Plant types and subtypes: Trees & Shrubs, Shrubs, Deciduous
Light Requirements: sun, part-sun, part-shade
Water Use: low, medium, high
Soil Moisture: moist, wet
Soil Description: acid, rich, average, loam, clay, sand, gravel/rock
Bloom Time: April, May, June, July
Bloom Color: white, yellow, green
Leaf Color: green
Hardiness Zone: 3, 4, 5, 6, 7, 8
Additional Tags: attracts birds, attracts butterflies, berries, bog plant, colonizing, fall interest, hedging plant, pond margin plant, rock garden plant, shade garden plant, showy fruit, stream margin plant, swamp plant, wetland plant, woodland plant
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Ilex verticillataAlso known as:
Ilex bronxensis, Ilex fastigiata
Common winterberry is a deciduous, multi-stemmed shrub that will rarely exceed a height of 12 feet. The finely toothed, green leaves are narrow and oblong, turning shades of yellow, maroon or brown in fall before dropping off. In late spring and early summer, small, whitish, greenish or yellowish, inconspicuous flowers bloom on the axils. They are followed by an abundance of bright red berries ,on female plants, which persist through fall and well into winter.
Ilex verticillata can be easily grown in moist to wet, acidic soil, yet it is also tolerant of dry conditions, making it extremely versatile. Common winterberry has a good tolerance for water-logged conditions, will adapt to light or heavy soils, but prefers loam. Neutral to alkaline soils are to be avoided. This is an understory plant but its form benefits from sunnier conditions. The adaptability and slow growth rate of this holly make it an excellent hedge plant. In optimal conditions, common winterberry spreads by suckers to form thickets. As with most hollies, male and female plants are needed to produce berries. One male plant will be sufficient to fertilize a dozen female plants within a 40 foot radius. Flowers appear on new growth, so any pruning should be done in late winter to early spring. May bloom as early as April and as late as July, depending on geographic location. Zones 3-8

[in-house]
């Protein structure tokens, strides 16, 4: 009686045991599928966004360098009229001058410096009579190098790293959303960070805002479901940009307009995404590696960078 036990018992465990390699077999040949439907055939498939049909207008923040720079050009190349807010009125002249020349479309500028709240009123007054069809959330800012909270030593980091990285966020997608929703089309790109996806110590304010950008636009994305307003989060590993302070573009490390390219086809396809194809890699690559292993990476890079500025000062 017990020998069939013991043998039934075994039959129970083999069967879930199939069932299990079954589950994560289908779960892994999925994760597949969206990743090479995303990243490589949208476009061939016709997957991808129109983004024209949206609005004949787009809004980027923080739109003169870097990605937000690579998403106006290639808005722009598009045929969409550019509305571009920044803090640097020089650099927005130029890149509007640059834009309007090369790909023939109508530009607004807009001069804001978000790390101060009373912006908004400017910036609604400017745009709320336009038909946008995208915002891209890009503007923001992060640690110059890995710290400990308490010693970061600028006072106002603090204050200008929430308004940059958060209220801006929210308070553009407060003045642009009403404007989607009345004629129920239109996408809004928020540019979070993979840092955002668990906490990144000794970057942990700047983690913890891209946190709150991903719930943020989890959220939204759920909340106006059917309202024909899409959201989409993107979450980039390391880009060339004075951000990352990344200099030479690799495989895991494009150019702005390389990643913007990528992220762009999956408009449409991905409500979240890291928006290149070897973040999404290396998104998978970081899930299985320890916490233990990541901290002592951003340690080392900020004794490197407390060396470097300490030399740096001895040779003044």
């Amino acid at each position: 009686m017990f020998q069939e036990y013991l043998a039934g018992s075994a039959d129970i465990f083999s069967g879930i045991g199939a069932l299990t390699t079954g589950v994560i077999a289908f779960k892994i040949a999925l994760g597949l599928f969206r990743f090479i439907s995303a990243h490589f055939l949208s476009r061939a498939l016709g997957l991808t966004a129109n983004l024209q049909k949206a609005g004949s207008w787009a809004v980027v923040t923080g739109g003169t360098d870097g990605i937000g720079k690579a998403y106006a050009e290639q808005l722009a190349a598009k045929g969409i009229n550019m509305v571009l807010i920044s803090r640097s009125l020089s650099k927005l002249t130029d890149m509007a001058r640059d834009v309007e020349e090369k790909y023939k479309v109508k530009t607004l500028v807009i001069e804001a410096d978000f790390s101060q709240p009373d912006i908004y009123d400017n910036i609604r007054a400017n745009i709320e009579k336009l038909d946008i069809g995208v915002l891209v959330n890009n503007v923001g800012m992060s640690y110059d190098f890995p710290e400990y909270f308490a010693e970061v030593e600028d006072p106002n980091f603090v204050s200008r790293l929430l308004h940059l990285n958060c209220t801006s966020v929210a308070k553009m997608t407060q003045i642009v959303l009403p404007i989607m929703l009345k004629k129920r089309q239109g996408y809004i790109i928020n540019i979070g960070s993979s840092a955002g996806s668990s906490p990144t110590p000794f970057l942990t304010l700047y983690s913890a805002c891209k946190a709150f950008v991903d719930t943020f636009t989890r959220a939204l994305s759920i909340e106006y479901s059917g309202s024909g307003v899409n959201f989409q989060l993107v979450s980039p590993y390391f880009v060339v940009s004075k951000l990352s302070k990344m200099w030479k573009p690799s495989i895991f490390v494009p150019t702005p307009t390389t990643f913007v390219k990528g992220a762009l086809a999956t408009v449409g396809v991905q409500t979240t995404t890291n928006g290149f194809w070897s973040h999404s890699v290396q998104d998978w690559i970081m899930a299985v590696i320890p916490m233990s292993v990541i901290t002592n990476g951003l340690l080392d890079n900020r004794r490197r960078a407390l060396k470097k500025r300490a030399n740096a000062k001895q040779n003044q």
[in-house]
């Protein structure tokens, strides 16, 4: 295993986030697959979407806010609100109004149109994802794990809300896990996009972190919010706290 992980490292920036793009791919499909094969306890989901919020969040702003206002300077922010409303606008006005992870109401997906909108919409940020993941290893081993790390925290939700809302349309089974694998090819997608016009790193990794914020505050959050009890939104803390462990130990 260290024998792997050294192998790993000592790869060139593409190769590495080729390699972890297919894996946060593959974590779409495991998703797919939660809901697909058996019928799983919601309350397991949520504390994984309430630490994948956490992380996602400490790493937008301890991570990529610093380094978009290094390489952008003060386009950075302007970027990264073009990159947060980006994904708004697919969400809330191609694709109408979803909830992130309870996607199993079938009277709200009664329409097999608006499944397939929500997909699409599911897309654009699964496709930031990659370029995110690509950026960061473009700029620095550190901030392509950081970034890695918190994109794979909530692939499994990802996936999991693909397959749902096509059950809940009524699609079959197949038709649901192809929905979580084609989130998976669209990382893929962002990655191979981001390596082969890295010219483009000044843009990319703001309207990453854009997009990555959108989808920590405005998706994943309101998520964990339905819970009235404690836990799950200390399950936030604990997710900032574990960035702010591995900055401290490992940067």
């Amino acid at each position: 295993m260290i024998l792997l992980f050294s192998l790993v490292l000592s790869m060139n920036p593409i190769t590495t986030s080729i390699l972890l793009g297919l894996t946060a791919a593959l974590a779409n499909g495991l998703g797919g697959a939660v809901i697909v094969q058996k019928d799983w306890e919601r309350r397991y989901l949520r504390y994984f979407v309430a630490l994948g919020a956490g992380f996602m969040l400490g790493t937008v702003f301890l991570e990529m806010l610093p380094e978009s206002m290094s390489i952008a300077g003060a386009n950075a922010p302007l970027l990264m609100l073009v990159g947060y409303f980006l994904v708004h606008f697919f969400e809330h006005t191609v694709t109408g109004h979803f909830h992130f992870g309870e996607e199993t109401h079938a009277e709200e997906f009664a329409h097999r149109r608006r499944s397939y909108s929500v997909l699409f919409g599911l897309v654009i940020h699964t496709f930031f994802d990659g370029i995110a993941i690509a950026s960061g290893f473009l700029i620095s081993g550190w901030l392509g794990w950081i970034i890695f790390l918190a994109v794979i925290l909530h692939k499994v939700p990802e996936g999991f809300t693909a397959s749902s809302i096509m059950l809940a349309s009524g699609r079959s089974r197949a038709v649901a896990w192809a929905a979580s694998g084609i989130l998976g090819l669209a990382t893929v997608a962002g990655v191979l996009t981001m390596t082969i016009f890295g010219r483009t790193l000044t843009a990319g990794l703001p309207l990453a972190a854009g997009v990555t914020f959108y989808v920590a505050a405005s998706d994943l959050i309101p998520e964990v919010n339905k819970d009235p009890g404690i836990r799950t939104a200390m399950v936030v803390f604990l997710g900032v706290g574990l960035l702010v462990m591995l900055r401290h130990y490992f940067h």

Propagation is easiest by digging up and transplanting root suckers in fall once the plant goes dormant. It may also be propagated from softwood cuttings taken in late spring to early summer. Seed germination is difficult and slow. Stratification will help. It will take several years to determine the sex of plants produced from seed.
The fruit of common winterberry are especially attractive in the winter landscape. Branches with berries are used in floral arrangements. The fruit provide food to a wide variety of birds and small mammals. All in all, this is a highly adaptable species with year round visual interest.
Native Range & Classification
Recorded County Distribution: USDA data
AL, AR, CT, DC, DE, FL, GA, IA, IL, IN, KY, LA, MA, MD, ME, MI, MN, MO, MS, NC, NH, NJ, NY, OH, PA, RI, SC, TN, TX, VA, VT
USDA Endangered Status:
- Endangered: IA
- Exploitably Vulnerable: NY
- Threatened: AK
|Species||Ilex verticillata||common winterberry|